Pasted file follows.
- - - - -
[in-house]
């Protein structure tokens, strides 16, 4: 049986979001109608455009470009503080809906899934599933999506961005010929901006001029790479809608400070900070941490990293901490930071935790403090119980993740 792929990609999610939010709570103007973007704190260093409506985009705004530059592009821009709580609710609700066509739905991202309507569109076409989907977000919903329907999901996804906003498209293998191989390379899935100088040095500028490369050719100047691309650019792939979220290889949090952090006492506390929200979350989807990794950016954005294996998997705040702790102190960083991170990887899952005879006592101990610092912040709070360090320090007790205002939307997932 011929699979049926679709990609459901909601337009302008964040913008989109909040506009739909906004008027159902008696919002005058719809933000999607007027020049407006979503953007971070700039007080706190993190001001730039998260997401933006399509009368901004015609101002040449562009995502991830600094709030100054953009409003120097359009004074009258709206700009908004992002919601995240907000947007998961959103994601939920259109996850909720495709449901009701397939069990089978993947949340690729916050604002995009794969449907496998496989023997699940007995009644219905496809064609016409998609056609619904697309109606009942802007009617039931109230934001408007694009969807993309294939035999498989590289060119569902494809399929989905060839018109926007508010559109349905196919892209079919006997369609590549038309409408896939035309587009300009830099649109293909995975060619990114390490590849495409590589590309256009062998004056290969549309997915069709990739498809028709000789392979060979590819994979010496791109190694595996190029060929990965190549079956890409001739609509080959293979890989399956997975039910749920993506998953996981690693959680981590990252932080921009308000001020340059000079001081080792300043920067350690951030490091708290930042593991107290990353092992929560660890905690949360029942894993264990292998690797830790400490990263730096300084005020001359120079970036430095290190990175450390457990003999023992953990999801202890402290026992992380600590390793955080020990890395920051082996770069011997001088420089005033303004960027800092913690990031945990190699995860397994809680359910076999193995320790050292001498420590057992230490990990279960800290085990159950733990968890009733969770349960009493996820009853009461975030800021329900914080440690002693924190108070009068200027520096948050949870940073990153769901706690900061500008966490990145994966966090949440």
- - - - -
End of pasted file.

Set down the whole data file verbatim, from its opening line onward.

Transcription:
[in-house]
């Protein structure tokens, strides 16, 4: 049986979001109608455009470009503080809906899934599933999506961005010929901006001029790479809608400070900070941490990293901490930071935790403090119980993740 792929990609999610939010709570103007973007704190260093409506985009705004530059592009821009709580609710609700066509739905991202309507569109076409989907977000919903329907999901996804906003498209293998191989390379899935100088040095500028490369050719100047691309650019792939979220290889949090952090006492506390929200979350989807990794950016954005294996998997705040702790102190960083991170990887899952005879006592101990610092912040709070360090320090007790205002939307997932 011929699979049926679709990609459901909601337009302008964040913008989109909040506009739909906004008027159902008696919002005058719809933000999607007027020049407006979503953007971070700039007080706190993190001001730039998260997401933006399509009368901004015609101002040449562009995502991830600094709030100054953009409003120097359009004074009258709206700009908004992002919601995240907000947007998961959103994601939920259109996850909720495709449901009701397939069990089978993947949340690729916050604002995009794969449907496998496989023997699940007995009644219905496809064609016409998609056609619904697309109606009942802007009617039931109230934001408007694009969807993309294939035999498989590289060119569902494809399929989905060839018109926007508010559109349905196919892209079919006997369609590549038309409408896939035309587009300009830099649109293909995975060619990114390490590849495409590589590309256009062998004056290969549309997915069709990739498809028709000789392979060979590819994979010496791109190694595996190029060929990965190549079956890409001739609509080959293979890989399956997975039910749920993506998953996981690693959680981590990252932080921009308000001020340059000079001081080792300043920067350690951030490091708290930042593991107290990353092992929560660890905690949360029942894993264990292998690797830790400490990263730096300084005020001359120079970036430095290190990175450390457990003999023992953990999801202890402290026992992380600590390793955080020990890395920051082996770069011997001088420089005033303004960027800092913690990031945990190699995860397994809680359910076999193995320790050292001498420590057992230490990990279960800290085990159950733990968890009733969770349960009493996820009853009461975030800021329900914080440690002693924190108070009068200027520096948050949870940073990153769901706690900061500008966490990145994966966090949440």